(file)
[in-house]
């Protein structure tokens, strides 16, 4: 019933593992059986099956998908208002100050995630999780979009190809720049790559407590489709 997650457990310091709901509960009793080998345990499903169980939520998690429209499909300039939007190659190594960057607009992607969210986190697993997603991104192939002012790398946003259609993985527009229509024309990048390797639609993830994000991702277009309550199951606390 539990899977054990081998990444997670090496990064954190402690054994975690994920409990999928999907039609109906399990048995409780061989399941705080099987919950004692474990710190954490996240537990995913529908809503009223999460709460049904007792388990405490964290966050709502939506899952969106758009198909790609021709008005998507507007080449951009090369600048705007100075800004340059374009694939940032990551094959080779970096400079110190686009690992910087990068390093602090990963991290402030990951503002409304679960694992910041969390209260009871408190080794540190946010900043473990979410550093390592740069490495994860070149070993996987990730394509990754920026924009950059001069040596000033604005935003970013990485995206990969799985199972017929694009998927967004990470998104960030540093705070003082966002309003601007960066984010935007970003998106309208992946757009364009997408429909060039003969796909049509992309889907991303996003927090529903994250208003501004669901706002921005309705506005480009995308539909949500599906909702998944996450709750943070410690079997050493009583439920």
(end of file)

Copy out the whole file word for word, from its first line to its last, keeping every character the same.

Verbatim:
[in-house]
């Protein structure tokens, strides 16, 4: 019933593992059986099956998908208002100050995630999780979009190809720049790559407590489709 997650457990310091709901509960009793080998345990499903169980939520998690429209499909300039939007190659190594960057607009992607969210986190697993997603991104192939002012790398946003259609993985527009229509024309990048390797639609993830994000991702277009309550199951606390 539990899977054990081998990444997670090496990064954190402690054994975690994920409990999928999907039609109906399990048995409780061989399941705080099987919950004692474990710190954490996240537990995913529908809503009223999460709460049904007792388990405490964290966050709502939506899952969106758009198909790609021709008005998507507007080449951009090369600048705007100075800004340059374009694939940032990551094959080779970096400079110190686009690992910087990068390093602090990963991290402030990951503002409304679960694992910041969390209260009871408190080794540190946010900043473990979410550093390592740069490495994860070149070993996987990730394509990754920026924009950059001069040596000033604005935003970013990485995206990969799985199972017929694009998927967004990470998104960030540093705070003082966002309003601007960066984010935007970003998106309208992946757009364009997408429909060039003969796909049509992309889907991303996003927090529903994250208003501004669901706002921005309705506005480009995308539909949500599906909702998944996450709750943070410690079997050493009583439920």